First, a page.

In the late winter and early spring of 1692, residents of Salem Village, Massachusetts, began to suffer from strange physical and mental maladies. The randomness of the victims, and unusual symptoms that were seldom duplicated, led residents to suspect an otherworldly menace. Their suspicions and fears eventually prompted the infamous Salem Witch Trials. While most historians have concentrated their efforts on the accused, Laurie Winn Carlson, A Fever in Salem focuses on the afflicted. What were the characteristics of a typical victim? Why did the symptoms occur when and where they did? What natural explanation could be given for symptoms that included hallucinations, convulsions, and psychosis, often resulting in death? Ms. Carlson offers an innovative, well-grounded explanation of witchcraft's link to organic illness. Systematically comparing the symptoms recorded in colonial diaries and court records to those of the encephalitis epidemic in the early twentieth century, she argues convincingly that the victims suffered from the same disease, and she offers persuasive evidence for organic explanations of other witchcraft victims throughout New England as well as in Europe.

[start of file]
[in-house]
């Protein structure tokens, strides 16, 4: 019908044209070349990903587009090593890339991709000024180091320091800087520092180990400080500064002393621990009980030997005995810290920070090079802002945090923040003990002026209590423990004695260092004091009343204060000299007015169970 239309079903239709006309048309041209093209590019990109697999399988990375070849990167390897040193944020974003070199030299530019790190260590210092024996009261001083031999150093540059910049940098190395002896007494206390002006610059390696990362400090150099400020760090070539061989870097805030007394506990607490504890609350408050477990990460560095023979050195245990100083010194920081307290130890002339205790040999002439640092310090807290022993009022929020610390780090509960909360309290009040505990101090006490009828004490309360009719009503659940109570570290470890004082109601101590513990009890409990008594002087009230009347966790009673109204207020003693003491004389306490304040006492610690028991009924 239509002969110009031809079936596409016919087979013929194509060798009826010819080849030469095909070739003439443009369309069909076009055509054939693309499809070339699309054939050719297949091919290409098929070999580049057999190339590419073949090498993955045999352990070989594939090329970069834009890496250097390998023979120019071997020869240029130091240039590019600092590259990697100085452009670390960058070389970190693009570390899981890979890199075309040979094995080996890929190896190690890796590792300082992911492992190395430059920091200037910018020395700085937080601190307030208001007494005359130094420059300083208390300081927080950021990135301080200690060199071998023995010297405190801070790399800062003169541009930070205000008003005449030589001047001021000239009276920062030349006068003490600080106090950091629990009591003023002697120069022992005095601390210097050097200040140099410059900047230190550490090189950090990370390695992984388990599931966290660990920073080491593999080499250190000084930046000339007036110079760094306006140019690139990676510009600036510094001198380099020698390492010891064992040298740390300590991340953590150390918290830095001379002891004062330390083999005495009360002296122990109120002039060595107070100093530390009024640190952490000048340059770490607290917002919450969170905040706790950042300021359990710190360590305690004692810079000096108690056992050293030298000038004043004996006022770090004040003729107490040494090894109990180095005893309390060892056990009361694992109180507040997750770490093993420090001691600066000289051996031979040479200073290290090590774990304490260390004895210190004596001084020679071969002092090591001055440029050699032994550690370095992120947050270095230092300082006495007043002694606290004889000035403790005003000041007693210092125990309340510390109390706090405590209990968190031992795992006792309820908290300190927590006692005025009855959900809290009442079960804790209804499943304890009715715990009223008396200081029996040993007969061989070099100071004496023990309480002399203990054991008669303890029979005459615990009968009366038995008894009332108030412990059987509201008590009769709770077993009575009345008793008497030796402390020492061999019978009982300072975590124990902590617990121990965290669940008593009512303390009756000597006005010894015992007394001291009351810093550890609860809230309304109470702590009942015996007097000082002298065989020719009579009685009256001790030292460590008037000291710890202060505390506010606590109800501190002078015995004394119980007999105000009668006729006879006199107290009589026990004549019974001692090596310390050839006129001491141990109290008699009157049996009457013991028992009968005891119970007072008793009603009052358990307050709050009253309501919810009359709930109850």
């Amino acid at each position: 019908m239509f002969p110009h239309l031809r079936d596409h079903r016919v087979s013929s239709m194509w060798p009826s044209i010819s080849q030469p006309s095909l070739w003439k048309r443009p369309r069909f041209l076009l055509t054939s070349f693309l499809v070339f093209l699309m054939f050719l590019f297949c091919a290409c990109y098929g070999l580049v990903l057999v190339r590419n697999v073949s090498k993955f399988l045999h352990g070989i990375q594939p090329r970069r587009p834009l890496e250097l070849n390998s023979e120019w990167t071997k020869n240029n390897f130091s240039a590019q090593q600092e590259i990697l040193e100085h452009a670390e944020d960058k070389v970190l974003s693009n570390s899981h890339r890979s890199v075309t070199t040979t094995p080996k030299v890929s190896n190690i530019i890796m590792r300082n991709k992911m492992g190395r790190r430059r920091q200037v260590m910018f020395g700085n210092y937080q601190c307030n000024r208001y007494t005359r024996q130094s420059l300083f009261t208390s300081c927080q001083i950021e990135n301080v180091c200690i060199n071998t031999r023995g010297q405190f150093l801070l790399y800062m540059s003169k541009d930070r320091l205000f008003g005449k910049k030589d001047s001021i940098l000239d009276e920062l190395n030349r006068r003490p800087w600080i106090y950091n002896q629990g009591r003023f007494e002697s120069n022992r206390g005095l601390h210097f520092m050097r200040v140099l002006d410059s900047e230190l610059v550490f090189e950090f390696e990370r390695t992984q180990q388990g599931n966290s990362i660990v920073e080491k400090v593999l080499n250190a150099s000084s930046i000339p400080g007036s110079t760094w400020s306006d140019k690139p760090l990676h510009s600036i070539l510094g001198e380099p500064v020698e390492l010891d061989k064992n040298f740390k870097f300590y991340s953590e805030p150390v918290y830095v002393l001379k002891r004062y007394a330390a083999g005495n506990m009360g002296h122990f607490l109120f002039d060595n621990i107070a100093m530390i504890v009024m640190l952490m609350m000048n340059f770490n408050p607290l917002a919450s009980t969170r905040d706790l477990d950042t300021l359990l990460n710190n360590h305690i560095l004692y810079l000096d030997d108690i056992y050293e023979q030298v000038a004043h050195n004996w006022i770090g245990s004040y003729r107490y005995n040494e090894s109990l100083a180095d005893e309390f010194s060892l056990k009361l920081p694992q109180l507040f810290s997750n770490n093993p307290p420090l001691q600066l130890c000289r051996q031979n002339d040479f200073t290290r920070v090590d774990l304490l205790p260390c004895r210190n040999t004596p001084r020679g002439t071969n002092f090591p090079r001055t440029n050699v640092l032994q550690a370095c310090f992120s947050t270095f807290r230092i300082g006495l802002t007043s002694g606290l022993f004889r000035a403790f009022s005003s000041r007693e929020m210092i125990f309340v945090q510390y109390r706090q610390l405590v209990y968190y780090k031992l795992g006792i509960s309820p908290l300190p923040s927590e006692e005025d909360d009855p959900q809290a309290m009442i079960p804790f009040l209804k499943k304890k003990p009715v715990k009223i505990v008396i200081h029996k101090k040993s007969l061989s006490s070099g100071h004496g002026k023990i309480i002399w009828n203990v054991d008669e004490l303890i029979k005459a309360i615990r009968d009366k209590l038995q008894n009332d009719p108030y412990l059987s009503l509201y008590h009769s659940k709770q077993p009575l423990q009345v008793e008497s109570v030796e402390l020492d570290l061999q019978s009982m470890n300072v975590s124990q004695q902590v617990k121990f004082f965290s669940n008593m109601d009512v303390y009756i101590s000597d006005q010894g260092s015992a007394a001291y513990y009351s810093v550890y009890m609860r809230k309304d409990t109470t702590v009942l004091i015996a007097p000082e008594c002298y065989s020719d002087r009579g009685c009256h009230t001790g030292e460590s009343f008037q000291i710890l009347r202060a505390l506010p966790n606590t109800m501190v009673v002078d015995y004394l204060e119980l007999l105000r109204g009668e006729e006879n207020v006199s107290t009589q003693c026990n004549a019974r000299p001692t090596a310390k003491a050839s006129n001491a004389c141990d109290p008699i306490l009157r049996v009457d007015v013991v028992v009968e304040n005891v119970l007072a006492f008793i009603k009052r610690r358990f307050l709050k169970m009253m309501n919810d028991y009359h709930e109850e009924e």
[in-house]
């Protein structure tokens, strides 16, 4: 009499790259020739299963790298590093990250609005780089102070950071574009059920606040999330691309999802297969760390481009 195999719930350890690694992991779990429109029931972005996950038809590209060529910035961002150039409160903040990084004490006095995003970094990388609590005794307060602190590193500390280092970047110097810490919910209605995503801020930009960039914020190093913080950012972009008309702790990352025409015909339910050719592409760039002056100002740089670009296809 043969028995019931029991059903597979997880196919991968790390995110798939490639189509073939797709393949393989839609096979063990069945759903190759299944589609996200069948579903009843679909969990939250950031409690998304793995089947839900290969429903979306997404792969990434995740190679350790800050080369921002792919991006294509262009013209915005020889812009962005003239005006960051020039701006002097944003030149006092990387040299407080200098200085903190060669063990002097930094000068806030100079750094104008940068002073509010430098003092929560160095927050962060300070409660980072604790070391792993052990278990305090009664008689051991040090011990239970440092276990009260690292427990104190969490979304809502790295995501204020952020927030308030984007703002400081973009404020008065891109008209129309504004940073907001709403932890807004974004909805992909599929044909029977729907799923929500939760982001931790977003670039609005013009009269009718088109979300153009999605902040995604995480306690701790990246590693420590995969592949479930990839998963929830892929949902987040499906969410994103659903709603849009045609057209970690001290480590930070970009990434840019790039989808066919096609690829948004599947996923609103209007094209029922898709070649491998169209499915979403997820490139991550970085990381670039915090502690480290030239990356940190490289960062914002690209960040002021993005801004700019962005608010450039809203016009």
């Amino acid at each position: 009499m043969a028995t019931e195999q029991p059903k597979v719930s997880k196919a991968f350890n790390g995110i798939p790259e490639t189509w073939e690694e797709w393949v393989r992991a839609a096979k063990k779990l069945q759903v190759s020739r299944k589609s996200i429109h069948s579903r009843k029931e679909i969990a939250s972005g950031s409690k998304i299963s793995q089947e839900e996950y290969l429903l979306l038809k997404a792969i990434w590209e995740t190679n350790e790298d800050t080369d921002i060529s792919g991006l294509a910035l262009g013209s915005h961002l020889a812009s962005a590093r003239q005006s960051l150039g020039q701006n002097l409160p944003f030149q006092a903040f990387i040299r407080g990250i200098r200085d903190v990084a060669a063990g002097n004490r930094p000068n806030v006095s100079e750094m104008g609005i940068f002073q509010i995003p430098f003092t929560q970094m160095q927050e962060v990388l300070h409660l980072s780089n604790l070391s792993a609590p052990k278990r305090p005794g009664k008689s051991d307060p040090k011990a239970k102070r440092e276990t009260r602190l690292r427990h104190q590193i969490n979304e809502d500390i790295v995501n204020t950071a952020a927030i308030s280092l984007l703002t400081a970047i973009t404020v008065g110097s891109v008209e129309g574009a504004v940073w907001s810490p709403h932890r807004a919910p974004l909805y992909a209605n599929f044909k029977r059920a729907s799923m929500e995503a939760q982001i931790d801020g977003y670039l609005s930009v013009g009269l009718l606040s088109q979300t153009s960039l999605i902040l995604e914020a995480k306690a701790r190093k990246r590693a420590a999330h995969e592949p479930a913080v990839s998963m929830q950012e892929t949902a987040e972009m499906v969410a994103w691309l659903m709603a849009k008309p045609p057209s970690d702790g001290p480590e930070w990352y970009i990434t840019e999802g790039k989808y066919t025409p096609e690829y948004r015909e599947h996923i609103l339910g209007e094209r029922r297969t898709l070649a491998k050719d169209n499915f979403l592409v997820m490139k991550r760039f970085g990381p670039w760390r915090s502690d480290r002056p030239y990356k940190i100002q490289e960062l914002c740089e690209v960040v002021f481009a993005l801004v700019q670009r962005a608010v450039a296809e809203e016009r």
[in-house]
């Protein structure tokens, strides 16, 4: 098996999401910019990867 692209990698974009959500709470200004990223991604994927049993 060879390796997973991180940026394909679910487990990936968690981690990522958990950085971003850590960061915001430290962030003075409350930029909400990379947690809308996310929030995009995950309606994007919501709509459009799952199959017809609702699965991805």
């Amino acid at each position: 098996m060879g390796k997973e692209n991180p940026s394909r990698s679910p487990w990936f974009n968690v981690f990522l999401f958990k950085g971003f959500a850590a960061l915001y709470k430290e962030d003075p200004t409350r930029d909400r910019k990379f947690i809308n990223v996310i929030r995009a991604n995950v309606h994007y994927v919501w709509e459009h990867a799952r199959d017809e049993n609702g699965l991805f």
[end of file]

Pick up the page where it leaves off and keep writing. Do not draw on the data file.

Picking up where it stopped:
A Fever in Salem is a provocative reinterpretation of one of America's strangest moments, and a refreshing departure from widely accepted Freudian explanations of witchcraft persecution.
Laurie Winn Carlson has written frequently on the history of the West, including Cattle: An Informal Social History; Seduced by the West; Sidesaddles to Heaven; and Boss of the Plains. She lives in Cheney, Washington.
Part 1 Preface xiii Part 2 The Witch Craze in Seventeenth-century New England 3 Part 3 The Afflicted 9 Part 4 The Response 38 Part 5 Mental Illness and the Persecution of Witches 61 Part 6 The Forgotten Epidemic 76 Part 7 What Happened at Salem? 114 Part 8 Alternative Outcomes 147 Part 9 Could Encephalitis Lethargica Return? 157 Part 10 Afterword: Satanic Possession and Christian Beliefs 157 Part 11 Chronology 159 Part 12 Statistical Appendix 167 Part 13 Notes 171 Part 14 Bibliography 183 Part 15 Index 189